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Asking the customer: Product development on steroids

An important element in product development is to ask the customer what they want. It is a part of the LEAN methodology. It does not make sense to make products or services which does not solve problems for the customer, and they therefore do not want to buy.

On traditional focus and product development testing can be performed using focus groups or other events where potential customers are gathered. It might be fairly easy to find some costumers for the local cheese focus groups. You just go to the local supermarket and ask some customers if they will help with the survey, for a basket of cheese. It is more difficult to get a broad costumer base, when testing enterprise software. In this context the costumers are scattered over large areas and would probably like more than a basket of cheese for spending a day telling about their ideas for the product.

The web 2.0 word is crowdsourcing, where the (potential) customers are asked to contribute, with their ideas to how products can become better.  An article in Startupnation by Lynne Meredith Schreiber has the following points.

  • “You may not be paying them very much money, but they get things in return – they get control – at least they should get control, creative control, to the extent you would never give to employees.”
  • “Who knows your product or service better than you do?… Especially in today’s Internet Age, [this] concept can apply to emerging and established brands alike. Furthering a person’s passion by involving them at a higher level is a win-win for you and your consumer base”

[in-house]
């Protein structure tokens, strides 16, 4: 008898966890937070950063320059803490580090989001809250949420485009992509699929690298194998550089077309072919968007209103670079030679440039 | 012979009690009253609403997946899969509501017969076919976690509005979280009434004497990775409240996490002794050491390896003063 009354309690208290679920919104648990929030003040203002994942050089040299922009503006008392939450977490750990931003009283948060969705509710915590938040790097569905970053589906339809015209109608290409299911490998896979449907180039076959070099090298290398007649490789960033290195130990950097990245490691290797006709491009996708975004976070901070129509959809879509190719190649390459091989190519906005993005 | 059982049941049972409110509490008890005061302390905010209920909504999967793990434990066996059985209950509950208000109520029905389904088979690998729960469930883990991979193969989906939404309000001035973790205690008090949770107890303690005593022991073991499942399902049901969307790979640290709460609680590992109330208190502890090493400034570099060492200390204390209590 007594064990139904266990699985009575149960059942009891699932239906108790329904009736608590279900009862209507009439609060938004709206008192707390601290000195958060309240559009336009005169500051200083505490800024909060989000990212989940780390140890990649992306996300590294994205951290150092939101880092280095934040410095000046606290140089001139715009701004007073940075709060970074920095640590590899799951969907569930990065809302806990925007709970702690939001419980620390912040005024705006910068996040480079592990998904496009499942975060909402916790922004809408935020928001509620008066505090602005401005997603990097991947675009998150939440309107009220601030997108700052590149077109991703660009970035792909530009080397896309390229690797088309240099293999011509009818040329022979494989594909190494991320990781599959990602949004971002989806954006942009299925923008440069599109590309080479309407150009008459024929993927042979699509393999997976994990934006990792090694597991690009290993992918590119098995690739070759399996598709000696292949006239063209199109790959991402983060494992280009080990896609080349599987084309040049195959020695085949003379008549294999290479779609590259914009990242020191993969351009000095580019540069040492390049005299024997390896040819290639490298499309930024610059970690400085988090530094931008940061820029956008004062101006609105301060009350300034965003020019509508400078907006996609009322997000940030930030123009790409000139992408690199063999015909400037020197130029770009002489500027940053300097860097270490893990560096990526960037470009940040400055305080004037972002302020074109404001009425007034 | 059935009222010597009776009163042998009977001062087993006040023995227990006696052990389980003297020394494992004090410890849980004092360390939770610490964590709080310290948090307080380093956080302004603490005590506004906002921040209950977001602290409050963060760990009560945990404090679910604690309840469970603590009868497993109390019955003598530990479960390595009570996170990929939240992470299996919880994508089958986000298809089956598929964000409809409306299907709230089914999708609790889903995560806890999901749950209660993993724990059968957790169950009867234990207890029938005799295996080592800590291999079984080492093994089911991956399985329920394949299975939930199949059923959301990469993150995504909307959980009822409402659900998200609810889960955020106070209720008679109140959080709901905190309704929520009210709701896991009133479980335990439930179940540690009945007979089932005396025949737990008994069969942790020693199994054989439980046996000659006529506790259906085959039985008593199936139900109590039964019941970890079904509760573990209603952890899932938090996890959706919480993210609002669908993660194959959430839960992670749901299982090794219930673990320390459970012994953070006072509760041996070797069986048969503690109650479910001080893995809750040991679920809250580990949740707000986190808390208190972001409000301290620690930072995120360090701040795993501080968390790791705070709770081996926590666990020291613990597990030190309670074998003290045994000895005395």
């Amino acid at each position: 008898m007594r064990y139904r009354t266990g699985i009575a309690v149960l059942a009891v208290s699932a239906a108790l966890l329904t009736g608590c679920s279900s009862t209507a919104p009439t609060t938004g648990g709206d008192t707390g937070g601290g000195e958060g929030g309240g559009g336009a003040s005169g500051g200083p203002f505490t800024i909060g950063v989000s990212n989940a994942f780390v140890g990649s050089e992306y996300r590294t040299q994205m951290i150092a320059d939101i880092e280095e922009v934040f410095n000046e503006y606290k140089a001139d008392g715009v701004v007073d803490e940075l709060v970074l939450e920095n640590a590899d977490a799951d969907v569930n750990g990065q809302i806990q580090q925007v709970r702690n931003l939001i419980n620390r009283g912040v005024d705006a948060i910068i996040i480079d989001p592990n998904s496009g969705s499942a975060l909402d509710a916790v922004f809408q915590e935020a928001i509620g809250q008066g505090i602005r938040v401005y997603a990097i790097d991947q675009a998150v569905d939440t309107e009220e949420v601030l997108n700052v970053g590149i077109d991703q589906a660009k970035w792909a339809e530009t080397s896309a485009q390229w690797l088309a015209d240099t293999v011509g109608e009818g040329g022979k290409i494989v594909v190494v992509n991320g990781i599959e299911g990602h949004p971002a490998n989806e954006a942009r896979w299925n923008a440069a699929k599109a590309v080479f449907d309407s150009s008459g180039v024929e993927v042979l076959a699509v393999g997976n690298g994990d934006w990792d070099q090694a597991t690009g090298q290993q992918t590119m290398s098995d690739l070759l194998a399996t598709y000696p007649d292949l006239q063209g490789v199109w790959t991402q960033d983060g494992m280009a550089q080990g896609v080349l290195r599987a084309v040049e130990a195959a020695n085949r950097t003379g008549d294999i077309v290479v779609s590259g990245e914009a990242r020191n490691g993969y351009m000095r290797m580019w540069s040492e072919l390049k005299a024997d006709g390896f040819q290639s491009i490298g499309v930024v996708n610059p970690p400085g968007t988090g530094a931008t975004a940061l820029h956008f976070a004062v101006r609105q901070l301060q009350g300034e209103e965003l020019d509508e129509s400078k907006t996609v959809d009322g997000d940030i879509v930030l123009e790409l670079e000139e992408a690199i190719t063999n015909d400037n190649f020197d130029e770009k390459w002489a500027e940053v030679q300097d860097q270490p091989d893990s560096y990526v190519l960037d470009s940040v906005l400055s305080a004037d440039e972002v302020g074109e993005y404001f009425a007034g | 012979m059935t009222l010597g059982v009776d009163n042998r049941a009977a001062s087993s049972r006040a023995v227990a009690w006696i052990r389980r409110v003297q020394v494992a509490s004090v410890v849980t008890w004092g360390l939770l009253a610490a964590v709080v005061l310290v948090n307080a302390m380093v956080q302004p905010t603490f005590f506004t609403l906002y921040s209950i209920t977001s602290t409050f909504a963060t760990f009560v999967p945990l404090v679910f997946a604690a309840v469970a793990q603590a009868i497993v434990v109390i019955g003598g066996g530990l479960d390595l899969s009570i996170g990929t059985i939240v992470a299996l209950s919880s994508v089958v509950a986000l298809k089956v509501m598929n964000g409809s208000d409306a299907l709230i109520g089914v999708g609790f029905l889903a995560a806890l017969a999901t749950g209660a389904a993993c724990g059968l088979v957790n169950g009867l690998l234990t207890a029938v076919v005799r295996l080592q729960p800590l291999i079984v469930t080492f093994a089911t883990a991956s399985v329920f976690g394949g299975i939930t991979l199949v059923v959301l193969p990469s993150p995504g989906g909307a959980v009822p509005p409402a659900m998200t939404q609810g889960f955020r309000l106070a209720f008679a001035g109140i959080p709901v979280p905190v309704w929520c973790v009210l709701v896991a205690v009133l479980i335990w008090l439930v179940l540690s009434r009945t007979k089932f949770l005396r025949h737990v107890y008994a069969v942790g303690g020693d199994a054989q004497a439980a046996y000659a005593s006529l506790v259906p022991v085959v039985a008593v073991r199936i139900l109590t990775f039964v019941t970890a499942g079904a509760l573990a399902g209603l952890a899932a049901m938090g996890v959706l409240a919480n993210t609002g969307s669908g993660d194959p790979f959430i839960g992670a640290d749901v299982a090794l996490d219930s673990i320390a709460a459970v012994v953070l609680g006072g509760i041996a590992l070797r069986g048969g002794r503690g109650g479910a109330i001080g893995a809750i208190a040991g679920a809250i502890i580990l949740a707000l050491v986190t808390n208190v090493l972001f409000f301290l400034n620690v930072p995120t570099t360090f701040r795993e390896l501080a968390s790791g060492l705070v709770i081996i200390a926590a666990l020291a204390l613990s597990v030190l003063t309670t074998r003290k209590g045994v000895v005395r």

I had developed some PI tools for The easy PI message mapping documentation service and PI mapping diff tool in mappings. These tools are published as free services on my website. The tools let people perform tasks that they needed to do much easier. I encourage people to comment on the tools and give feedback on what could improve the user experience. A lot of this feedback could I not anticipate was requested. I could then implement this tools.

I have no idea on how I could get that many responses without using SCN, and think it is a great place to share product ideas.

I don’t know what the limits for how much people will help in your product development. And you also have to be within the SCN code of conduct. The participants should know they are getting some improvements to the products that they are expecting.

An alternative is the InnoCentive area, where you can create competitions and pay the best submissions. The InnoCenticve competitions require a larger contribution for the individual participant, and might miss some of the ping-pong from a discussion.

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